There is nothing wrong with being relevant, of course, because the gospel is never out of date. We need to do the hard work communicating the gospel and using whatever means possible, particularly in ways that people are used to.
But in a world where the latest is greatest and the newer is truer, where to be truly human is to embrace every emerging trend and adopt all the latest technology, chasing relevancy can lead us astray. Relevancy can lead us into irrelevancy as far as the gospel is concerned.
Paul warns us in Romans 12 to be on guard and not allow the world to “squeeze us into its mould” (J.B. Phillips translation). If striving for relevancy becomes paramount this can be the result. We become slaves to the latest trends and fashions and allow the culture of the world around us to take the lead and to have an authority. God and the Bible lose their priority and we fall captive to the world’s narrative allowing it to dictate terms.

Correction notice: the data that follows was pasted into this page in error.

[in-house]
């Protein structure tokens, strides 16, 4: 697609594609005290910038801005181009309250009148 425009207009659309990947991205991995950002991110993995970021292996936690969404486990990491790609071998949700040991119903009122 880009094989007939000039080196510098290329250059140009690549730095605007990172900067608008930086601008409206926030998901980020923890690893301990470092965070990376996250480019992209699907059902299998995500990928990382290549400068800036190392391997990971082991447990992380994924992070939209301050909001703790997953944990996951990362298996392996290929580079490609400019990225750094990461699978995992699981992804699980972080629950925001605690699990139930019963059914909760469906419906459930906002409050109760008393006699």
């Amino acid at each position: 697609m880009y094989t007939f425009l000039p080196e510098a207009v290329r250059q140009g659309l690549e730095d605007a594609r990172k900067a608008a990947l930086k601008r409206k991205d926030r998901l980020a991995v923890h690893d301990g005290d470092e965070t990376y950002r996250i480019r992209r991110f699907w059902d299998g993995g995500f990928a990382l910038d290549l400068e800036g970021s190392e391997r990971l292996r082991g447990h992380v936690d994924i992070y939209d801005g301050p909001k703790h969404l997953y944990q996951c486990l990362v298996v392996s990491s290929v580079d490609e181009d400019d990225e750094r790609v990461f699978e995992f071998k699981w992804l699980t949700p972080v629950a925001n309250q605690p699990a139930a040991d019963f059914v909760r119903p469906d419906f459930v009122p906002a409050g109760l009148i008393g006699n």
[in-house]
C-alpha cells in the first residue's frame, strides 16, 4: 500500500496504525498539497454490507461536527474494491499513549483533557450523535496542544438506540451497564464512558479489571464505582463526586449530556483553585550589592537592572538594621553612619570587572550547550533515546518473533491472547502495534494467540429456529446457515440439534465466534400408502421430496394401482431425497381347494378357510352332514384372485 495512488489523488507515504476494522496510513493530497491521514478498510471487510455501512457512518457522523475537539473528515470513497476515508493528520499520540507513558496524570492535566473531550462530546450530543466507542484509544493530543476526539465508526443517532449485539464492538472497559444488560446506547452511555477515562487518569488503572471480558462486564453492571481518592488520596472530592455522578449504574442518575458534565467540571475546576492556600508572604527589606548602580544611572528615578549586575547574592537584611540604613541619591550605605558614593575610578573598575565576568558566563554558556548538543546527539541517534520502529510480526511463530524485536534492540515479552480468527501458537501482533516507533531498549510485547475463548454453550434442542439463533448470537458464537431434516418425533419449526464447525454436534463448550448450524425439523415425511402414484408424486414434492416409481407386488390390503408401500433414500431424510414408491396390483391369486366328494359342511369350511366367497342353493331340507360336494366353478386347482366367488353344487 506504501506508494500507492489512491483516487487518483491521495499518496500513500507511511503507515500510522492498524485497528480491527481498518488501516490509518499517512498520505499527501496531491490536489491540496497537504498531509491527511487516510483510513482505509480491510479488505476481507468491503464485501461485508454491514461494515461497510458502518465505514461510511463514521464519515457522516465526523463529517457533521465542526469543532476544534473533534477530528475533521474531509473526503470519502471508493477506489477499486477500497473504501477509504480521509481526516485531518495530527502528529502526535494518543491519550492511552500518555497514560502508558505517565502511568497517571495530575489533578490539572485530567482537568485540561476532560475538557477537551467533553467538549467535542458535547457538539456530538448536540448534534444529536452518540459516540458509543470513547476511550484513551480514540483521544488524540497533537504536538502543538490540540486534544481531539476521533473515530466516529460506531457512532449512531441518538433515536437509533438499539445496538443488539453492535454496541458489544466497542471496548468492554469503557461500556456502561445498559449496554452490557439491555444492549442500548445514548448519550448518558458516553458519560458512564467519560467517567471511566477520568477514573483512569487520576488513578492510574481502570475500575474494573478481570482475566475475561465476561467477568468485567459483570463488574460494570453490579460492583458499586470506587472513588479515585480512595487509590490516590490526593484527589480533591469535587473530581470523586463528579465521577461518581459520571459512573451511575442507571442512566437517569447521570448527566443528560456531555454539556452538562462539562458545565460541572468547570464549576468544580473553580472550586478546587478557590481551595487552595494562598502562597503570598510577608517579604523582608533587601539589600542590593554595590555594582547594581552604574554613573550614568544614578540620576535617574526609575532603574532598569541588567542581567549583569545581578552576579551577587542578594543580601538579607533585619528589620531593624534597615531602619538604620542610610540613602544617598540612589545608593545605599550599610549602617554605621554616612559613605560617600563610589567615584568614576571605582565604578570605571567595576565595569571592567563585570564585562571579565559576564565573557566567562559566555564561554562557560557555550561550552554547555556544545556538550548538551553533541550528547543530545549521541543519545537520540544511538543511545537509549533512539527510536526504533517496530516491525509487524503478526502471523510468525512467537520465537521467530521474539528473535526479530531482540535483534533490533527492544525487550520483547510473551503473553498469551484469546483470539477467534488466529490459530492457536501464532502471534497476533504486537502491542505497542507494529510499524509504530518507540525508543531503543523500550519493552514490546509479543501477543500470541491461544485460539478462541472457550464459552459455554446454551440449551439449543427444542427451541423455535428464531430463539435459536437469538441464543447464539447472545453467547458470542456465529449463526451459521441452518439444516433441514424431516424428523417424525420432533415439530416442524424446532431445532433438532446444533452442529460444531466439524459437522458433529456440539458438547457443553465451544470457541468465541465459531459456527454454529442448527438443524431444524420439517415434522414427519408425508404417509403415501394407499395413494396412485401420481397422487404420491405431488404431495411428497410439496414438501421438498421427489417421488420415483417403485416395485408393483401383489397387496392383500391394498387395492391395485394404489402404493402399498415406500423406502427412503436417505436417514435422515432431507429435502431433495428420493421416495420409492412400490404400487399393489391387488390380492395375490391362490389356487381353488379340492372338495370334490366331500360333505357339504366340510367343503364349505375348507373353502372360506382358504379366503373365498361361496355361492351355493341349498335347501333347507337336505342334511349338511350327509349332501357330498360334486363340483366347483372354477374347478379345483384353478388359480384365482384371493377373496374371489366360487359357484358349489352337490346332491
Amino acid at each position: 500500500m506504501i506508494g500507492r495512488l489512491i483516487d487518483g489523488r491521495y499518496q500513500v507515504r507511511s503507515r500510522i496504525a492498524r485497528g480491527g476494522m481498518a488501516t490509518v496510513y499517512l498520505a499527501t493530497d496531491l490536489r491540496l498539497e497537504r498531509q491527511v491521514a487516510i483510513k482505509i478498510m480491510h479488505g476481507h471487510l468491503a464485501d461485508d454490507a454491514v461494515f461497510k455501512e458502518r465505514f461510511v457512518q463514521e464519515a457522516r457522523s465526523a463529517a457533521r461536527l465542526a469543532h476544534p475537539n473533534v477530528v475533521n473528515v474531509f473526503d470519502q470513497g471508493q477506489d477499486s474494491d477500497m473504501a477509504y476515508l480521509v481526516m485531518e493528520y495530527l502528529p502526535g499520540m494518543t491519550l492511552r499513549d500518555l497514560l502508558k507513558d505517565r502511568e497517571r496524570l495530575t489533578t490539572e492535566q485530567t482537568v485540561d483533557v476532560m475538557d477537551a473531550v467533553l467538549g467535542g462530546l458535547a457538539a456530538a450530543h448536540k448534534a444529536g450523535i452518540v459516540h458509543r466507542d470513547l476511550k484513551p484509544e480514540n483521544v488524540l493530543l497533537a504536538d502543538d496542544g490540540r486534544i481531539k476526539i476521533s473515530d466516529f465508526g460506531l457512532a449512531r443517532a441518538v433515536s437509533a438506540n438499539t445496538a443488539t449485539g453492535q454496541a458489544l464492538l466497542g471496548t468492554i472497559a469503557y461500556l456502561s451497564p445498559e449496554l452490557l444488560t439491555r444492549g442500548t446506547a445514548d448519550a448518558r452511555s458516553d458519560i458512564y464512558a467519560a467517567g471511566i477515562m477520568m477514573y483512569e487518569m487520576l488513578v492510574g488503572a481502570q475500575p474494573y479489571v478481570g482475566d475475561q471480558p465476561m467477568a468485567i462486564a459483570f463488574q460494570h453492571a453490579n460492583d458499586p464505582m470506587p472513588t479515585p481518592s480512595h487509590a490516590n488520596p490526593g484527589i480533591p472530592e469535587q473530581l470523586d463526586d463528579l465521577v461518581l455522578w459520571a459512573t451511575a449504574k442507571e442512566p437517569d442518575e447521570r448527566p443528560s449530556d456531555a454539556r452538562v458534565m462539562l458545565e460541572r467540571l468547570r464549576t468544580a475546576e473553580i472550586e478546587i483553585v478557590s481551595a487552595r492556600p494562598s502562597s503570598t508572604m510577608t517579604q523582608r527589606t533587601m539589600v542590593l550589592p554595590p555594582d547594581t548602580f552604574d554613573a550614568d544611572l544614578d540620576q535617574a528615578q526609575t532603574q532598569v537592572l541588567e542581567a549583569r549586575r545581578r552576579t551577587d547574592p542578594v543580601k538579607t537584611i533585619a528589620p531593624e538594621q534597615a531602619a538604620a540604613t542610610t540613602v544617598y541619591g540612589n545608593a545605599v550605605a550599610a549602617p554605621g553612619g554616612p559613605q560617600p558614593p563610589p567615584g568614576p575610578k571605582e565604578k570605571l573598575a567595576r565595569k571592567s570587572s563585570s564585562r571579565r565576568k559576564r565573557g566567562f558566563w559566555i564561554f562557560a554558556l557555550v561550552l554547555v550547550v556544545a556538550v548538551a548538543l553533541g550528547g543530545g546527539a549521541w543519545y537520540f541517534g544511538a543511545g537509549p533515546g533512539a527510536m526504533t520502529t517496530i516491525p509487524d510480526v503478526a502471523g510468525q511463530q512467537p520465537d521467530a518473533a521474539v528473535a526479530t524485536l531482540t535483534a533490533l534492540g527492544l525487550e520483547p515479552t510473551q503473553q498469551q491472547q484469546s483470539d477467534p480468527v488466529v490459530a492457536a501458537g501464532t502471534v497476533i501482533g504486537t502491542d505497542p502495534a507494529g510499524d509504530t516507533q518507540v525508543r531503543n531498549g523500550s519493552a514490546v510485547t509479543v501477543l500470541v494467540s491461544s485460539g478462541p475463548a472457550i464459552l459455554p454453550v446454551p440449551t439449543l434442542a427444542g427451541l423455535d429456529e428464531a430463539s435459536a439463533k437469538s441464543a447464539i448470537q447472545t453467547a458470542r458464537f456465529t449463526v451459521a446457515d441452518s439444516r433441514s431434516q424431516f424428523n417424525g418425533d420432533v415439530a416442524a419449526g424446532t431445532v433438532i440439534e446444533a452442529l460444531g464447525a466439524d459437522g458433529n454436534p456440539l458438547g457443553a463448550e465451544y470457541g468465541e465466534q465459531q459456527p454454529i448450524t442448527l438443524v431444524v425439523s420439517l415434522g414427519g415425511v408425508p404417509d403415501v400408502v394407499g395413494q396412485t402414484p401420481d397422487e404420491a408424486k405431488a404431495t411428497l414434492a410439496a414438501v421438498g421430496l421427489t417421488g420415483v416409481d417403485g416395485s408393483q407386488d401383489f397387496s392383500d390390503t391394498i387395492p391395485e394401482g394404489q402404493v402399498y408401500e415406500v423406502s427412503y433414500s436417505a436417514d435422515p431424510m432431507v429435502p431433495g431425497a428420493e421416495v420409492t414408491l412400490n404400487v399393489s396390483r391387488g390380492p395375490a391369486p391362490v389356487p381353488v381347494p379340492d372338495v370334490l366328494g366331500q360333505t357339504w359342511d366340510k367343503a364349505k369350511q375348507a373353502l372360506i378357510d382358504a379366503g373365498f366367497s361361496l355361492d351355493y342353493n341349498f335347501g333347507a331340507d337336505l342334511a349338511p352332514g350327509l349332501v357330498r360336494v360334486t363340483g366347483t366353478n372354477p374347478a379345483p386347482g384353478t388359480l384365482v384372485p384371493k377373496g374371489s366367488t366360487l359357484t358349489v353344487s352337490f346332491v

Years ago C. S. Lewis coined the phrase ‘resistance thinking.’ It was his way of describing the necessary balance between pursuing relevancy whilst holding on to the critical elements of the Gospel that will never fit in with contemporary society. His aim was to provide a way where the Church can aim to be relevant yet remain faithful at the same time.
This is where God calls us to live, in the world but not of it. This was Jesus’ request on our behalf. In John 17 we read how he asked Father not to take us out of the world, that’s because we have a job to do, yet that we would be protected from the evil one and guarded against the world.
May God grant us wisdom and grace so that we are alert, and not boil in the pot of striving to be relevant.
Stephen L Baxter